is one of the feature maps learned by CNN, PCNN divides every feature map into three parts { } by the position of two target entities (). Then, the max-pooling operation is performed on the three parts separately. The final sentence representation

is the concatenation of all vectors:

(8)

We employ sentence-level selective attention to combine embedded sentences into one bag representation , aiming to aggregate information across sentences:

(9)

where is calculated by:

(10)

is a coupling coefficient which scores how well the input sentence and the target relation matches. The output of the neural network is:

(11)

where B denotes the sentence-bag representation matrix, H is the relation representations learned by GCN, the bias term in this equation is omitted for convenient description. In fact, H is an inner-dependent classification network which has learned the correlations between relations. We employ softmax to get the final prediction probability:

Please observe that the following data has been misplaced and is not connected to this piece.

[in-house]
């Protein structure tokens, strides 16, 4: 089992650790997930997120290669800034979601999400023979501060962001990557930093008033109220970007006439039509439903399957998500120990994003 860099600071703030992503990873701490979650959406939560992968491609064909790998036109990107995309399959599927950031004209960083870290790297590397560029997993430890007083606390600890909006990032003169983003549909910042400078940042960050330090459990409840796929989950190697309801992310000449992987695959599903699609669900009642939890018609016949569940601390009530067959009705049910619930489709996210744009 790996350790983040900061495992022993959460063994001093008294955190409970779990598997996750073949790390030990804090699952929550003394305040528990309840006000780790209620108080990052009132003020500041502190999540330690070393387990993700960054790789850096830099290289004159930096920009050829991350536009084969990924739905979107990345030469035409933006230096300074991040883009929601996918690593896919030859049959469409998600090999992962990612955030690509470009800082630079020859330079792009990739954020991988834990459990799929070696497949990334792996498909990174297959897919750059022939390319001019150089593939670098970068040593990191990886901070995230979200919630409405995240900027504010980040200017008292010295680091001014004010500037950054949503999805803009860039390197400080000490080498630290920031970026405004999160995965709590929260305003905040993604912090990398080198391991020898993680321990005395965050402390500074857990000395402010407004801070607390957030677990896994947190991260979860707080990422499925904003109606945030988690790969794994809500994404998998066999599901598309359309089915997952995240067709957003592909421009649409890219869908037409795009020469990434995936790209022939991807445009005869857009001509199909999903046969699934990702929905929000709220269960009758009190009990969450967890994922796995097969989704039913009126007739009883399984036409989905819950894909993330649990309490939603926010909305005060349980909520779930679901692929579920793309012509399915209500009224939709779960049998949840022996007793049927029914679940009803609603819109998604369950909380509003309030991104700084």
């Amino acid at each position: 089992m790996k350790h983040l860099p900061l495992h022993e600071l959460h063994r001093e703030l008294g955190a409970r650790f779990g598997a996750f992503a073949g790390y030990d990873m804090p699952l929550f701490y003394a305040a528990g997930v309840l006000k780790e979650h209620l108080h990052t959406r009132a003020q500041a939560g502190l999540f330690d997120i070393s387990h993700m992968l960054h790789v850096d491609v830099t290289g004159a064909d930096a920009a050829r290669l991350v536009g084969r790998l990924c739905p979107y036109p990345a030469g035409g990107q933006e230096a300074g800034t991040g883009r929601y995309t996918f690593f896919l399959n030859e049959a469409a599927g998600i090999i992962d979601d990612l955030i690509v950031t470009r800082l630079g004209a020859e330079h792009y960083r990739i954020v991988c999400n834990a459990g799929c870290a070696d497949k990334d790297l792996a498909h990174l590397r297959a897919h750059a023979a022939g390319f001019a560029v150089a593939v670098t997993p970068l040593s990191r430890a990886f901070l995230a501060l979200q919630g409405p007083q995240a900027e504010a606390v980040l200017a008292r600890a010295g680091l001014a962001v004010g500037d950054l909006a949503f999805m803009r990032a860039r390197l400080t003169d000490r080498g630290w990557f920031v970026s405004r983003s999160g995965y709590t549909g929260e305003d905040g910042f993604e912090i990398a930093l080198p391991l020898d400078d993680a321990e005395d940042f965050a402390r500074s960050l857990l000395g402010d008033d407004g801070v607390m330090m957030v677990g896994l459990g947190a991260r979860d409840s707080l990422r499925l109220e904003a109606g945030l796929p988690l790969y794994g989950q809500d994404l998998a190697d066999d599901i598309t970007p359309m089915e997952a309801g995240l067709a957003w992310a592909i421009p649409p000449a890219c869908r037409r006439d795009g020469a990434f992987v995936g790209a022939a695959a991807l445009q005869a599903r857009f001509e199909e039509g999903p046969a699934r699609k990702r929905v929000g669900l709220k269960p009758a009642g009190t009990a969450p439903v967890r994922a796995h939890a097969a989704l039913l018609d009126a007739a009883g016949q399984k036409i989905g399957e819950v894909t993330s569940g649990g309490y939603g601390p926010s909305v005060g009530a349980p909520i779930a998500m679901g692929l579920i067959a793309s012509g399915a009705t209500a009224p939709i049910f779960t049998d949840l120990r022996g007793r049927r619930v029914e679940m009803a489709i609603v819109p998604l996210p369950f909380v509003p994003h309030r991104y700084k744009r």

(12)

Finally, the objective function of the model is:

(13)

Where represents the repulsive forces between mutual exclusive relations obtained by equation (6), is a harmonic factor that balances the two terms. is the predicted relations of sentence-bag . indicates all parameters of the model.

4 Experiments

(a) PCNN+ATT
(b) PCNN+AVE
(c) PCNN+ONE
Figure 3: The proposed force-directed graph is applied as a module to augment three different relation extraction methods.

Our experiments are designed to demonstrate four points:

  1. The proposed force-directed graph can be used as a module to augment existing relation extraction methods and significantly improve their performance (section 4.3).

  2. Among the similar methods of learning relation ties, our FDG-RE performs best (section 4.4).

  3. FDG-RE outperforms the state-of-the-art distant supervised relation extraction methods (section 4.5).

  4. FDG-RE can indeed learn the topology structure of relation ties (section 4.6).